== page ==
Microsoft on the IssuesMicrosoft on GovernmentNext at MicrosoftInteroperability @MicrosoftPort25Windows Azure
Posted by Anandeep PannuSenior Program Manager – Open Source Technical Center
Virtualization technology plays an increasingly critical role at all levels of IT, from the desktop to the datacenter. As more organizations use virtualization to manage mission-critical workloads, they are taking advantage of the cost-saving benefits of server consolidation and building foundations for private, public and hybrid cloud computing. To help customers adopt virtualization and progress toward cloud computing, Microsoft is committed to supporting multiple platforms with its server virtualization solution. Tomorrow at BSDCan 2012, Microsoft and its partners NetApp and Citrix will extend this cross-platform commitment, presenting FreeBSD support on Windows Server Hyper-V.
The FreeBSD drivers will allow FreeBSD to run as a first-class guest on the Windows Server Hyper-V hypervisor. The drivers will be fully released early this summer, including the source code for the drivers under the BSD license, and will initially work with FreeBSD 8.2 and 8.3 on Windows Server 2008 R2.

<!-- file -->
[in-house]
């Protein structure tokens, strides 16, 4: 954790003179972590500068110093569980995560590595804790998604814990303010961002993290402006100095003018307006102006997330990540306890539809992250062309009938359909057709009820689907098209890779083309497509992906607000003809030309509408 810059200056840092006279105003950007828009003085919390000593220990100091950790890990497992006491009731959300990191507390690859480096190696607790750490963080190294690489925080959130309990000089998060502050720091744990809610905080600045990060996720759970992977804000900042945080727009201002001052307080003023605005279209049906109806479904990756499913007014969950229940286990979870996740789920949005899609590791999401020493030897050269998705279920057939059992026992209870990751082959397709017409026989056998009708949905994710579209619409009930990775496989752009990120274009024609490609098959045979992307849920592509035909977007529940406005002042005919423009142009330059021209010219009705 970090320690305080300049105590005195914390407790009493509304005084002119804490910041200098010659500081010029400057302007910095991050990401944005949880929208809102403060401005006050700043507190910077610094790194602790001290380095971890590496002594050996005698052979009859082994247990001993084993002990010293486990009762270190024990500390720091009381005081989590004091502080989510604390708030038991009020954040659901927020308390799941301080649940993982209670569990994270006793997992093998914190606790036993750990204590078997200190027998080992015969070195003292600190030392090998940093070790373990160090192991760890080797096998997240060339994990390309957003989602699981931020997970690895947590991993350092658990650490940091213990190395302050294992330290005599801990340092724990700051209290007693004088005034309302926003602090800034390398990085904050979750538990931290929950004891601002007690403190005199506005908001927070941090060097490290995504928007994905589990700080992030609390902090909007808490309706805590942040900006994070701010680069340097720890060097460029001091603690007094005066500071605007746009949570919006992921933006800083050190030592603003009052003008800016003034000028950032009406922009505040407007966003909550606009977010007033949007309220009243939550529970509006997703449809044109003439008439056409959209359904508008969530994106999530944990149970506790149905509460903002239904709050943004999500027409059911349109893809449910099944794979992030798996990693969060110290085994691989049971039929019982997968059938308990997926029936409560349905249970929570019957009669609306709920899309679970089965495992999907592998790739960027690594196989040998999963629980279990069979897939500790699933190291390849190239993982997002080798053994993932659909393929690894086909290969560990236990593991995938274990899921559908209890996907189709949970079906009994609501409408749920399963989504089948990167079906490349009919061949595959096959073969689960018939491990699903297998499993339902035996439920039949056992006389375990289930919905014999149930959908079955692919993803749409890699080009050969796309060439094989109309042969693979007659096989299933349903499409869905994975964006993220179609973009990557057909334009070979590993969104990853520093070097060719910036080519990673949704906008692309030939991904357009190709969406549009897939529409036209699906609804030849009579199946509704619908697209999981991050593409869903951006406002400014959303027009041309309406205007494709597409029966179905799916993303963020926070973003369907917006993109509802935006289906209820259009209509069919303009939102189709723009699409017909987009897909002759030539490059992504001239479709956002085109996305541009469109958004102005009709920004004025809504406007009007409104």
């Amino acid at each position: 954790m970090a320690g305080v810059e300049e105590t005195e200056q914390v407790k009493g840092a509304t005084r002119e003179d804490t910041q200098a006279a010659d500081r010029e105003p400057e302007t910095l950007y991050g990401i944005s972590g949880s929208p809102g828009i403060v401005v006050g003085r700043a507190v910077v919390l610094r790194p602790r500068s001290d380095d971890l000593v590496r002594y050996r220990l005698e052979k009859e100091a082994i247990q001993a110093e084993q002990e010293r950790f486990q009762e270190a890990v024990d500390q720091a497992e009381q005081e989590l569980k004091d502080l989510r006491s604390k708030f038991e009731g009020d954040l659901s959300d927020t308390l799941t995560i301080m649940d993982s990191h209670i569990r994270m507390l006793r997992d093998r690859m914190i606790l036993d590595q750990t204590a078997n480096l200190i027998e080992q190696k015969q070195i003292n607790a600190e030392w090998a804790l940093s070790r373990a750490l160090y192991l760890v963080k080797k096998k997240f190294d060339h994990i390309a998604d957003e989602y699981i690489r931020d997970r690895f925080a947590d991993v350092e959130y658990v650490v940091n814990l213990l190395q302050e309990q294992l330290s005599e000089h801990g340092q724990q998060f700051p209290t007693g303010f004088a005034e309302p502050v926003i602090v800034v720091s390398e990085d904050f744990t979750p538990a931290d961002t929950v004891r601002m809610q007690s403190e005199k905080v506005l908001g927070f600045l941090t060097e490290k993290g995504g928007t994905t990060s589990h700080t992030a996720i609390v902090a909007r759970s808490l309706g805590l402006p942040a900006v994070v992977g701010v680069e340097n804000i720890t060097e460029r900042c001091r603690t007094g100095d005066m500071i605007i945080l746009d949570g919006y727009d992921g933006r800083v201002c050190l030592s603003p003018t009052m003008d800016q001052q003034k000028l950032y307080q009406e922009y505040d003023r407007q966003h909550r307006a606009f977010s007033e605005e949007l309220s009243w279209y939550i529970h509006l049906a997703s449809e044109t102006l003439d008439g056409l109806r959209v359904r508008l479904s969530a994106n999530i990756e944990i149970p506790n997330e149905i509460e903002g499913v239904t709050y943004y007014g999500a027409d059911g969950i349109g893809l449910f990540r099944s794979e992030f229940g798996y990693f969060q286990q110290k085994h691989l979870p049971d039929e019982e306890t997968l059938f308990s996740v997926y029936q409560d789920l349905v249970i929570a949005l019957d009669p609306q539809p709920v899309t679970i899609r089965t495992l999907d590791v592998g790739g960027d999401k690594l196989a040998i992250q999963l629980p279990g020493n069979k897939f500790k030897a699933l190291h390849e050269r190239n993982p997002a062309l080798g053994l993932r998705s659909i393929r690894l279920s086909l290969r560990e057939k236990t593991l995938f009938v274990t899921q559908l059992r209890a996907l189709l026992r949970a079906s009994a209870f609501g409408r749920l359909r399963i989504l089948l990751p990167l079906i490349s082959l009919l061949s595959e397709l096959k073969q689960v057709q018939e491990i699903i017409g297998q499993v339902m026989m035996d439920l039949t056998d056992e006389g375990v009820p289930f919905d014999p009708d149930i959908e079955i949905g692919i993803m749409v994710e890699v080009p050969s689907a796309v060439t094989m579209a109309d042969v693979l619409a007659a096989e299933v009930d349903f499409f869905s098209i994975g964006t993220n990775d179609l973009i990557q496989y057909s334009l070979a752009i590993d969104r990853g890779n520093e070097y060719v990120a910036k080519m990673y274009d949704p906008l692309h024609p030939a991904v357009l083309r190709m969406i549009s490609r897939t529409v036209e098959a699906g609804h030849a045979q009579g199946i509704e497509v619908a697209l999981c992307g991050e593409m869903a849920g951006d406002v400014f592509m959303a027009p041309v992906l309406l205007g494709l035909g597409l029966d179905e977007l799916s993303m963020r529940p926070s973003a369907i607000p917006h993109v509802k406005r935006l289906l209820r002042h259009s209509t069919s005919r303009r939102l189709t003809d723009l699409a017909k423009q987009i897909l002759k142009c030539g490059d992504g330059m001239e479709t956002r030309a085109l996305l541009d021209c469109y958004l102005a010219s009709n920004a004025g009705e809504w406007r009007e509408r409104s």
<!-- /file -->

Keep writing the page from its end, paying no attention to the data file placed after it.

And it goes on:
For Microsoft the project breaks new ground – it’s the first project supporting open source development alongside commercial partners like NetApp and Citrix. Also, the FreeBSD community is a new relationship for us relative to other open source communities that we’ve worked with for years. It was invaluable to have partners NetApp and Citrix, both users of and contributors to FreeBSD, be so knowledgeable about how to enable their products to run on Hyper-V with high performance. Given their expertise, they focused their attention mostly on the storage and network aspects of the drivers respectively, but the project was a joint effort in all aspects. Microsoft partnered with Insight Global on developing the VMBUS driver, which is the core that interfaces between the guest operating system and the host Windows Server Hyper-V hypervisor. From the earliest stages the code was intended to be open source, with the goal of incorporating it into the core of FreeBSD. This drove decisions such as using Github as the software development infrastructure.
Check back on the blog tomorrow when we’ll have an interview with NetApp’s Joe CaraDonna, Technical Director of Core Operating Systems. Joe will share his thoughts on how this collaboration will support FreeBSD and Microsoft customers and partners, as well as his insights into what’s next.